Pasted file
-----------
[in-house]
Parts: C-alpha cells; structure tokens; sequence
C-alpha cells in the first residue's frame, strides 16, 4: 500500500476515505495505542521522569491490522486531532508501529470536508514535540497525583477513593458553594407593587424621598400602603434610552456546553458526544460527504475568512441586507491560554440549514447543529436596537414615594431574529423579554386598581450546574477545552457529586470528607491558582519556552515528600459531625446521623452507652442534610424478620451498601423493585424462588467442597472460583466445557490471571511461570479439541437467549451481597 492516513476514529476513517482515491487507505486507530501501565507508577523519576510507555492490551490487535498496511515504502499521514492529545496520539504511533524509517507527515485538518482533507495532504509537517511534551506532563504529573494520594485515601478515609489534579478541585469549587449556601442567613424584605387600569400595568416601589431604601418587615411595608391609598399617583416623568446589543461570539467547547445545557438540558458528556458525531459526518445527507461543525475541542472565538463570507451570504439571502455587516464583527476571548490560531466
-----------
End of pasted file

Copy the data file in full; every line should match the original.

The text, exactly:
[in-house]
Parts: C-alpha cells; structure tokens; sequence
C-alpha cells in the first residue's frame, strides 16, 4: 500500500476515505495505542521522569491490522486531532508501529470536508514535540497525583477513593458553594407593587424621598400602603434610552456546553458526544460527504475568512441586507491560554440549514447543529436596537414615594431574529423579554386598581450546574477545552457529586470528607491558582519556552515528600459531625446521623452507652442534610424478620451498601423493585424462588467442597472460583466445557490471571511461570479439541437467549451481597 492516513476514529476513517482515491487507505486507530501501565507508577523519576510507555492490551490487535498496511515504502499521514492529545496520539504511533524509517507527515485538518482533507495532504509537517511534551506532563504529573494520594485515601478515609489534579478541585469549587449556601442567613424584605387600569400595568416601589431604601418587615411595608391609598399617583416623568446589543461570539467547547445545557438540558458528556458525531459526518445527507461543525475541542472565538463570507451570504439571502455587516464583527476571548490560531466